I then used Norton Disk Doctor again to see whether such partition was good enough — and again, the “Checking for bad blocks” test was taking an inordinate amount of time, so I skipped it, assumed there were bad blocks, and let Norton perform the remaining tests. The disk passed them all, and knowing that the directory structure was sound was enough for me. With the disk now mounted on the PowerBook 1400’s desktop, I carried out some informal tests of my own, copying files to and from the partition (which I simply called “Q1”), launching applications from Q1, unmounting and mounting Q1 several times, and so forth. All went well, and I was actually surprised at seeing how fast this drive is in reading/writing files. Again, thanks to Silverlining Pro I was able to instruct the drive to mount automatically the Q1 partition when connected. Then I powered off the SCSI enclosure, disconnected the drive, changed the jumper configuration so that the SCSI ID was 0 instead of 4 (as it should be for an internal drive), opened the Macintosh SE/30 and mounted the Quantum Fireball hard drive on the metal shelf.

Drive inside the SE30

As you can see, the Quantum Fireball drive is rather slim (just so you have an idea: the former 40 MB beast of a hard drive that was inside the SE/30 weighed 850 grams, this Quantum Fireball weighs less than 250 grams).

I closed the SE/30, connected it to the mains, and turned it on for the moment of truth.

Silverlining

This, appearing at startup, was comforting. Then of course I got the floppy icon with the flashing question mark. Normal, since there wasn’t yet a valid system software installed on the drive. So I took the original set of floppy disks for System 7.0 and inserted the first one. After choosing a System 7.0 installation tailored for the Macintosh SE/30, it was time to see whether the Installer would recognise the Q1 partition… and it did! Once installation was complete, I restarted the SE/30 and it booted into System 7 in roughly 20 seconds. I was amazed and also very happy that my efforts and the time spent on this hadn’t been a complete waste…

Q1 mounted

So now the Macintosh SE/30 has a working-enough hard drive. Of course, it’s a temporary solution (the drive has a fair amount of bad sectors), but for now it’s usable, and even if I cannot take advantage of all the original 1.2 GB of storage space, a 620 MB partition for this system is far more than enough.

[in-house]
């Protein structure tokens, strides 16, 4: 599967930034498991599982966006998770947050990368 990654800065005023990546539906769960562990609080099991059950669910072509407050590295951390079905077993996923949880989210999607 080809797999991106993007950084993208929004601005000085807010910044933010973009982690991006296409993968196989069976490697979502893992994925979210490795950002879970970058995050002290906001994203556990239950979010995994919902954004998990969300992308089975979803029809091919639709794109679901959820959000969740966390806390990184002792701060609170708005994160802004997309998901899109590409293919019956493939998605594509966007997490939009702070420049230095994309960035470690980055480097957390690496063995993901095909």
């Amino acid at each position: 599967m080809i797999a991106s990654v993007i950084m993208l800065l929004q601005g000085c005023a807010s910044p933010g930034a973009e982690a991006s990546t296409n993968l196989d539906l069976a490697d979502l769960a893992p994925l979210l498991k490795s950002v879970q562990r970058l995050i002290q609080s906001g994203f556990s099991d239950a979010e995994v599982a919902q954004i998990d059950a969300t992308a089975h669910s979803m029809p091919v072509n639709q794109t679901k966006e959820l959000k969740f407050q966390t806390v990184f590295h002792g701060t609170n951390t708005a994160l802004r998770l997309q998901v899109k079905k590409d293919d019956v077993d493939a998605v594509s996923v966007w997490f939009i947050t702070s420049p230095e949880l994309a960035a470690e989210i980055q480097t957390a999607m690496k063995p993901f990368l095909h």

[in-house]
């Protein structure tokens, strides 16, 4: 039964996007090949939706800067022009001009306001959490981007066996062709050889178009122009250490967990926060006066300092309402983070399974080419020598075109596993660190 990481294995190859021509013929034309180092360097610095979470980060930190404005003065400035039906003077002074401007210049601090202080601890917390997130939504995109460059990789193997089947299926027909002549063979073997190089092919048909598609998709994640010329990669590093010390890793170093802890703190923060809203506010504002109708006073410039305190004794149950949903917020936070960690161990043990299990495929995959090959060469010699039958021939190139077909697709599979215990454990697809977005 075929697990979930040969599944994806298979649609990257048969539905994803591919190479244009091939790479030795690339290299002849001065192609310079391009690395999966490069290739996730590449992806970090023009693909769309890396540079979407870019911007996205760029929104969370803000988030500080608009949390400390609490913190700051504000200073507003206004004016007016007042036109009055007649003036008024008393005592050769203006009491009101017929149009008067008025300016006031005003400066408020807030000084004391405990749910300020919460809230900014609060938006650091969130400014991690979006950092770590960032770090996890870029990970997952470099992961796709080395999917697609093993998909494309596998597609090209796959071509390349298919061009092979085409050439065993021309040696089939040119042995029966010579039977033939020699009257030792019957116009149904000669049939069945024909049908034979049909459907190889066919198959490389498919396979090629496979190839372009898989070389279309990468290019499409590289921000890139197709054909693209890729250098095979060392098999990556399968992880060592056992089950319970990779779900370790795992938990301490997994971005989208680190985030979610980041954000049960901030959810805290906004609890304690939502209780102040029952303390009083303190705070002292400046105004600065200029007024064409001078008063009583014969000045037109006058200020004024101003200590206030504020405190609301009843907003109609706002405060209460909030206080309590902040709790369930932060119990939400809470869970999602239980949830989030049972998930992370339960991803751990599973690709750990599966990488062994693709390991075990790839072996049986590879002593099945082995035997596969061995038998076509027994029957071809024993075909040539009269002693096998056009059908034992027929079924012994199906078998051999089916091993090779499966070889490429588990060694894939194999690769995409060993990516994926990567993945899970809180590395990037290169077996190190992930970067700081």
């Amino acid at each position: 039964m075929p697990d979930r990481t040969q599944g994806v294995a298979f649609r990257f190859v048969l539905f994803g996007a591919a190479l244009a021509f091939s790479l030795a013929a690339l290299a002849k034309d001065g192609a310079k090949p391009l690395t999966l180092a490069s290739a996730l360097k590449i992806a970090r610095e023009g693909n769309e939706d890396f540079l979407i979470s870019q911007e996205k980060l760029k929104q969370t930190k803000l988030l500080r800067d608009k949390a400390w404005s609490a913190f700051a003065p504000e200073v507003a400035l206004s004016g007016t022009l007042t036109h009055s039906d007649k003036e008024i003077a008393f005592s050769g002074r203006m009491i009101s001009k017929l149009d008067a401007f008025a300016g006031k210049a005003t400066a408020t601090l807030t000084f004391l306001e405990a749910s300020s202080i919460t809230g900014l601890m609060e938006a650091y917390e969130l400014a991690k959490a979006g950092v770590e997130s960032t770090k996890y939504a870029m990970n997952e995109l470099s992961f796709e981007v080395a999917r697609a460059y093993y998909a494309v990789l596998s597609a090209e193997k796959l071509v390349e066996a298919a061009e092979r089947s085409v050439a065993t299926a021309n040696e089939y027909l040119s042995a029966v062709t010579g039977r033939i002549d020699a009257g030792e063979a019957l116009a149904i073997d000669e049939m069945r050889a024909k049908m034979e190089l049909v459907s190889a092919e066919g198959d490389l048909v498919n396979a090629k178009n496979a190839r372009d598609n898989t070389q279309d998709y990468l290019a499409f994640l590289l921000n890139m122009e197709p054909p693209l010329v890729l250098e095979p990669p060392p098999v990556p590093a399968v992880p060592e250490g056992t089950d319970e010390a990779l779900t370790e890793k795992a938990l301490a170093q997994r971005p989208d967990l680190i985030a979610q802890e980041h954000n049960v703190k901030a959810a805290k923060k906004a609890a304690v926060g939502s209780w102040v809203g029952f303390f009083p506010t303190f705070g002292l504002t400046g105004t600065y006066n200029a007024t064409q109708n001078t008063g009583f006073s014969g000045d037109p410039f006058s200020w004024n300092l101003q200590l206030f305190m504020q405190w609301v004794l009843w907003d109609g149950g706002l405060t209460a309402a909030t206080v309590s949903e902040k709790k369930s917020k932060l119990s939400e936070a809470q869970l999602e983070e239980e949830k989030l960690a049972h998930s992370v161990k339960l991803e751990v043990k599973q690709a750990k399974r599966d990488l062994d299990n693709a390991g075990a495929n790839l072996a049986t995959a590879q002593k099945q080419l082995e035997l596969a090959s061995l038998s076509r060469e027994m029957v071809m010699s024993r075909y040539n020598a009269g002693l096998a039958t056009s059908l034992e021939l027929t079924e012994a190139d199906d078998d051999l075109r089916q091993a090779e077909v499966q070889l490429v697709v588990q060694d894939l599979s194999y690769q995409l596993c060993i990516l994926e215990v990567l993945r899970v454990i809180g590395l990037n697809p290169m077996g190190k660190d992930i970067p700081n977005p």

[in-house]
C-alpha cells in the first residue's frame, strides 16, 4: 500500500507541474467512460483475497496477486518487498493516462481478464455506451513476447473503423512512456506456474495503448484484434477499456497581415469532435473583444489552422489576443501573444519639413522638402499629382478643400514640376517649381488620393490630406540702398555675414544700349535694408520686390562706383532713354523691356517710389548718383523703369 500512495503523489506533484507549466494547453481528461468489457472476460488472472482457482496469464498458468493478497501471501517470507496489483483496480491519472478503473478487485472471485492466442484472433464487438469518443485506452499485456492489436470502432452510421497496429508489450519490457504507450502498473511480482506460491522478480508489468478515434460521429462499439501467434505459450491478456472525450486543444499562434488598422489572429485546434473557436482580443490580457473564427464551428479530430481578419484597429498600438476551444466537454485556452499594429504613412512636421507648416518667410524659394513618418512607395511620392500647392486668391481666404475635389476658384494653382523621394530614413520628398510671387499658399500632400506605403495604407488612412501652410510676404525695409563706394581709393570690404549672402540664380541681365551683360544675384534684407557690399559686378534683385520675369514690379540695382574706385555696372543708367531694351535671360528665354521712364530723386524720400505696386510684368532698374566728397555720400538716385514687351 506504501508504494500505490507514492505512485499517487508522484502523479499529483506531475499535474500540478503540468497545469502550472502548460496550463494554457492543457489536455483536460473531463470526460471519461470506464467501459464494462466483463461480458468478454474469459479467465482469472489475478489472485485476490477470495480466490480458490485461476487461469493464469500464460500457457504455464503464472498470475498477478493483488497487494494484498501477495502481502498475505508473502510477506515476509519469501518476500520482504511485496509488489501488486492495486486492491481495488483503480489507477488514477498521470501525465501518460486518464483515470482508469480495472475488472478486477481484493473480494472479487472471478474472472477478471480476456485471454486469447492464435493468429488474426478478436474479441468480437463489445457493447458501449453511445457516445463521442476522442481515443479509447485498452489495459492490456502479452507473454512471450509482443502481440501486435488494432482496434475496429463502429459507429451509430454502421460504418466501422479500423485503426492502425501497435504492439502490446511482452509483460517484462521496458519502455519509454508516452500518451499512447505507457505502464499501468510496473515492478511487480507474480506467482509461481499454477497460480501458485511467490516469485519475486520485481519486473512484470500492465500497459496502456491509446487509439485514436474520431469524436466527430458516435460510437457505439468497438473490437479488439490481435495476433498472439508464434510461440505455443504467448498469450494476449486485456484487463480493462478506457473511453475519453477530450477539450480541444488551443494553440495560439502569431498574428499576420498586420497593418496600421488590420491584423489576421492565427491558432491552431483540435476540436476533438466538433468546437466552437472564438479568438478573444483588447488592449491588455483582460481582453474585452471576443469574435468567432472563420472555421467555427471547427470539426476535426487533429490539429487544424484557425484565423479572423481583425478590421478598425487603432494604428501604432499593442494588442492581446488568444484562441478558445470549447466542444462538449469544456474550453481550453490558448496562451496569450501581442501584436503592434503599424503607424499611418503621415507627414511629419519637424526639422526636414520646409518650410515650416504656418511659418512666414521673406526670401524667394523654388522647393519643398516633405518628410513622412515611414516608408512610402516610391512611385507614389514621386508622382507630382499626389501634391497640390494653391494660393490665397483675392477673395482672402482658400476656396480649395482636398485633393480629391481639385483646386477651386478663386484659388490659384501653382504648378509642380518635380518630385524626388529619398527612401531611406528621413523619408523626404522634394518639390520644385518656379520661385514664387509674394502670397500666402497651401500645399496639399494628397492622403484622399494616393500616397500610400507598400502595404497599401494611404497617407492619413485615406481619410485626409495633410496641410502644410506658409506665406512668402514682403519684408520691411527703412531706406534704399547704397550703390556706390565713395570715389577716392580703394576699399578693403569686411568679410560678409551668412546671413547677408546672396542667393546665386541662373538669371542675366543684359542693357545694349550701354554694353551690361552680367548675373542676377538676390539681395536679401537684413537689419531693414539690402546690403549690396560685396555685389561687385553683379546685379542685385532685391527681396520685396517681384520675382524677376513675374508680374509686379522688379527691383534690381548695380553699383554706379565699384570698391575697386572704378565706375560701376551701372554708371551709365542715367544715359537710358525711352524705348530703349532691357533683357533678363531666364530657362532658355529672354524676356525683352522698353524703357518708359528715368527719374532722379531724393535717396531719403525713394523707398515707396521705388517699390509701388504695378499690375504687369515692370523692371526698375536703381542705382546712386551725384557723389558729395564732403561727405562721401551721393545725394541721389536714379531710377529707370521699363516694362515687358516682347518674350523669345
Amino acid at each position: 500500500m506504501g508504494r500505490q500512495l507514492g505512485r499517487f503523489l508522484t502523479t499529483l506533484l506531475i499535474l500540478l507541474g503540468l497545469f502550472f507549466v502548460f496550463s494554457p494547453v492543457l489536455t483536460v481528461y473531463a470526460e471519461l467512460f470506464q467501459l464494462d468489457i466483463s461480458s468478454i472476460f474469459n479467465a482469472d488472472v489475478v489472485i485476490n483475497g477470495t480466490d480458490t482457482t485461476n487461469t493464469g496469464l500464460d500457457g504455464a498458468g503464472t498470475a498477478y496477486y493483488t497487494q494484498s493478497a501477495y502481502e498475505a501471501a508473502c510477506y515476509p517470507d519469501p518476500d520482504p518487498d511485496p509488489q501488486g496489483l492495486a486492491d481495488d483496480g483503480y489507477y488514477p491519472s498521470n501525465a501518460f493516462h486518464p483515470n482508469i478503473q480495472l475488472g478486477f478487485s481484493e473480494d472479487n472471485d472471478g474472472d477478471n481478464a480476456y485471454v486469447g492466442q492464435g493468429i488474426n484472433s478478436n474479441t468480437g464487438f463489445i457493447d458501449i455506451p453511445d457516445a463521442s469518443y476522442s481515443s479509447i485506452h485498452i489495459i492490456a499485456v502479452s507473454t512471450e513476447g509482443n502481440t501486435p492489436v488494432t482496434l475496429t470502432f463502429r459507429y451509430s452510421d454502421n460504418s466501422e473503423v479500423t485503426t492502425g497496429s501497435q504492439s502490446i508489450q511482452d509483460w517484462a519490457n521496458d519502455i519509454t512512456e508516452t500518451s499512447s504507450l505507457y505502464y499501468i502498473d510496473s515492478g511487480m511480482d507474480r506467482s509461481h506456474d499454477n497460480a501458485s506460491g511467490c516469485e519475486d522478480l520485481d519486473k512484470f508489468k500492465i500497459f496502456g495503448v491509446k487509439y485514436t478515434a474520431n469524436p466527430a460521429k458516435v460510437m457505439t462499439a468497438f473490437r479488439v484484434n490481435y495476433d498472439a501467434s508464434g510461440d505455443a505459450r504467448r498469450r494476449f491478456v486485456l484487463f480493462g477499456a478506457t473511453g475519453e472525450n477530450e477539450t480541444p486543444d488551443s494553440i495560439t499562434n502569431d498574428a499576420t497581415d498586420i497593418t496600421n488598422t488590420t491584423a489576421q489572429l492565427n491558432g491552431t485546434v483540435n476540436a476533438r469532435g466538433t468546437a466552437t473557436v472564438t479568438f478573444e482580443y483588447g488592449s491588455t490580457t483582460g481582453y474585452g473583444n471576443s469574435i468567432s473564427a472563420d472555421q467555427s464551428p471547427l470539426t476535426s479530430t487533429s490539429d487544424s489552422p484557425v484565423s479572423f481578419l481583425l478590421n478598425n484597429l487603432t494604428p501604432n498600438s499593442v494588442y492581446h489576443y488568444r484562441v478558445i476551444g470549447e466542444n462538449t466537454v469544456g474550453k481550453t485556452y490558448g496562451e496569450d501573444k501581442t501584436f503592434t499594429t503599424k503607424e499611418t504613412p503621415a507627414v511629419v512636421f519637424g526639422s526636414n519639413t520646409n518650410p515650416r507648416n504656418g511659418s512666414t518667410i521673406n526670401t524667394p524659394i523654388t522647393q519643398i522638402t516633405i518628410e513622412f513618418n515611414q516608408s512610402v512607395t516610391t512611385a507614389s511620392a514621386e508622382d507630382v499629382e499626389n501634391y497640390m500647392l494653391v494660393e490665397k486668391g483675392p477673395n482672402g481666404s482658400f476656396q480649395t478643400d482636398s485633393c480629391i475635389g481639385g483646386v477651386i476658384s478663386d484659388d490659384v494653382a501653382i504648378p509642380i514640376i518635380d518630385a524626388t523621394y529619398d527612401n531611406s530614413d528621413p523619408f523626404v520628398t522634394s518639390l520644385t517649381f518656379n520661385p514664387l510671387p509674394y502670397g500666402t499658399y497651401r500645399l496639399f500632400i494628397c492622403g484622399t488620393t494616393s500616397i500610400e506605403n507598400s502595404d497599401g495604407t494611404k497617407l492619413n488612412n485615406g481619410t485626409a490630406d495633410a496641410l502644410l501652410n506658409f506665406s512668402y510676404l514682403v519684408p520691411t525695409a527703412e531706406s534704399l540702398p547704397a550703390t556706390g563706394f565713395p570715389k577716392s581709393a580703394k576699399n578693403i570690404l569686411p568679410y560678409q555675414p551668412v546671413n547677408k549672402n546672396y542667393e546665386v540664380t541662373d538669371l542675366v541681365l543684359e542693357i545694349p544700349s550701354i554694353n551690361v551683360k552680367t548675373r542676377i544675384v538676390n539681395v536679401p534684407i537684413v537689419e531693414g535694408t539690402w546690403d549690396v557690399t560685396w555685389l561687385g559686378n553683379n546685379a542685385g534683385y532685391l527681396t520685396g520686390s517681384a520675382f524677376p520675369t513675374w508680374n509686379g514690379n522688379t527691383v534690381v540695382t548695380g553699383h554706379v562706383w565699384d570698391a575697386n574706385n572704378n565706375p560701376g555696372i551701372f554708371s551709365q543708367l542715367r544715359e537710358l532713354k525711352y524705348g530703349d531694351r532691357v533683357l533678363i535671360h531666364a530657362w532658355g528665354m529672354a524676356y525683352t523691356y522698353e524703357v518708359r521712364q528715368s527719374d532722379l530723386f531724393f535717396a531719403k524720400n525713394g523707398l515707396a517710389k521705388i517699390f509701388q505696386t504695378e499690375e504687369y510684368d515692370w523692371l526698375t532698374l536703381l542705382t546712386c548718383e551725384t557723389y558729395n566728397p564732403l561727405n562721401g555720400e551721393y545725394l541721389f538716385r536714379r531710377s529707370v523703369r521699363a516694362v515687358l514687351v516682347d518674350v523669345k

Careful with that Quadra drive

When I was talking about my Macintosh SE/30 in the previous article, I wrote:

The SE/30 is the most powerful and expandable of the Compact Macs I have, and I plan to do what I can to keep it in operation. At first I thought I had no useful hard drive substitute, but then it occurred to me that since my Quadra 950 isn’t currently working, I could transplant the Quadra’s internal hard drive (a 400 MB unit) into the SE/30, so I can still use the SE/30 and put an otherwise idle hard drive to work at the same time. A bit of a win-win situation.

Yesterday I did the hard drive transplant, and the outcome was, well, unexpected to say the least. But I think I’ve learnt something that’s worth sharing.

Here are two photos of the hard drive that was in my Quadra 950:

Quadrahd1.jpg

 

Quadrahd2.jpg

It’s a 400 MB Seagate ST1480N manufactured in 1991 at the latest. This drive has the same imposing size as the 40 MB Quantum ProDrive in the Macintosh SE/30, but I had to be a bit creative when mounting it on the drive shelf, because the side holes were located in different places and I couldn’t insert the screws in the same way as the previous Quantum drive that was inside the SE/30. Long story short, the procedure took me longer than expected, and when I finally reassembled the Macintosh SE/30, connected the mouse and keyboard, and connected the Mac to the mains… It didn’t turn on.